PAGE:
China and Japan to start direct yen-yuan trade in June

Yuan notes
Image caption China has said it is looking to make its tightly controlled currency fully convertible

China will allow direct trading of the yuan and the Japanese yen, in a move aimed at promoting trade between Asia's two biggest economies.

This means the two countries will not be using the US dollar as an intermediary.

China, which sometimes has a tense relationship with Japan, is the country's biggest trading partner.

China's central bank said the China Foreign Exchange Trade system would launch this trade, starting next month.

"This is part of China's broader strategy to reduce dependence on the dollar," said Dariusz Kowalczyk from Credit Agricole CIB in Hong Kong.

He added that the yen was chosen because of the large amount of trade between the two countries and that "this could lead to an expansion of trading with other currencies".

In December, the leaders of Japan and China agreed to mutually promote direct trading between the two currencies based on market principles.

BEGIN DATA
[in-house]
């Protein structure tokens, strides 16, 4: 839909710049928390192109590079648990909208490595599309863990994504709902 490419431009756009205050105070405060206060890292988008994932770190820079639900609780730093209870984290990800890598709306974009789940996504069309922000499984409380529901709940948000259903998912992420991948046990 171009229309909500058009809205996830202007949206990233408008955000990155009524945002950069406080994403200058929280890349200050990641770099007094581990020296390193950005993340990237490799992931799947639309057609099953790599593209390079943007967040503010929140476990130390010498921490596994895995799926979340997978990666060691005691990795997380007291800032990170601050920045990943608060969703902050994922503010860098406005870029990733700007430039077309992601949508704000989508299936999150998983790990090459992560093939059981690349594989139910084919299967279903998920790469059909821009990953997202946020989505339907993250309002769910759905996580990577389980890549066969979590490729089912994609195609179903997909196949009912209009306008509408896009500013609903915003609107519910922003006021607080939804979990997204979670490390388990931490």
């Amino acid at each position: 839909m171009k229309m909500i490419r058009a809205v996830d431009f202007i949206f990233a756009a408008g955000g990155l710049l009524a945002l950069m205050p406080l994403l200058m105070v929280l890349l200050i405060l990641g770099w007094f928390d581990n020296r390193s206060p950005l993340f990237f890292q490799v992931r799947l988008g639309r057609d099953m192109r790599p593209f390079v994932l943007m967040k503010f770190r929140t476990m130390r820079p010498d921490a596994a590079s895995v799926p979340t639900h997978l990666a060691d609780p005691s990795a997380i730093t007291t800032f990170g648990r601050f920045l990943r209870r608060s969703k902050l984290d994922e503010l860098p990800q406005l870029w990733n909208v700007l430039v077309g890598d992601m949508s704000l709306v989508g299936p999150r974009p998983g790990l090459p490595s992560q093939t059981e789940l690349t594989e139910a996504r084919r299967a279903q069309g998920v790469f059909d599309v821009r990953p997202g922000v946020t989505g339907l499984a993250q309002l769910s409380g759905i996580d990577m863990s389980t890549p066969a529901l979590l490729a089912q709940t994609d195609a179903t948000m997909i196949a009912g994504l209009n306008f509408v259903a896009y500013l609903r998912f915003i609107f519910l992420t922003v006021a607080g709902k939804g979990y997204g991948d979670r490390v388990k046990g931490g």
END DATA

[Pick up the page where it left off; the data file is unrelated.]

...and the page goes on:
The People's Bank of China said the move would help lower currency conversion costs and help facilitate bilateral trade and investment.

Japanese Finance Minister Jun Azumi told reporters that trading under a new regime will start in Tokyo and Shanghai on 1 June, according to Reuters News agency.

"By conducting transactions without using the third country's currency, it will bring merits of reducing transaction costs and lowering risks involved in settlements at financial institutions," said Mr Azumi.

"That will contribute to improve convenience of the both countries' currencies and reinvigorate the Tokyo market."

Japanese media are reporting that this is the first time China has let a major currency other than the US dollar trade directly with the yuan.

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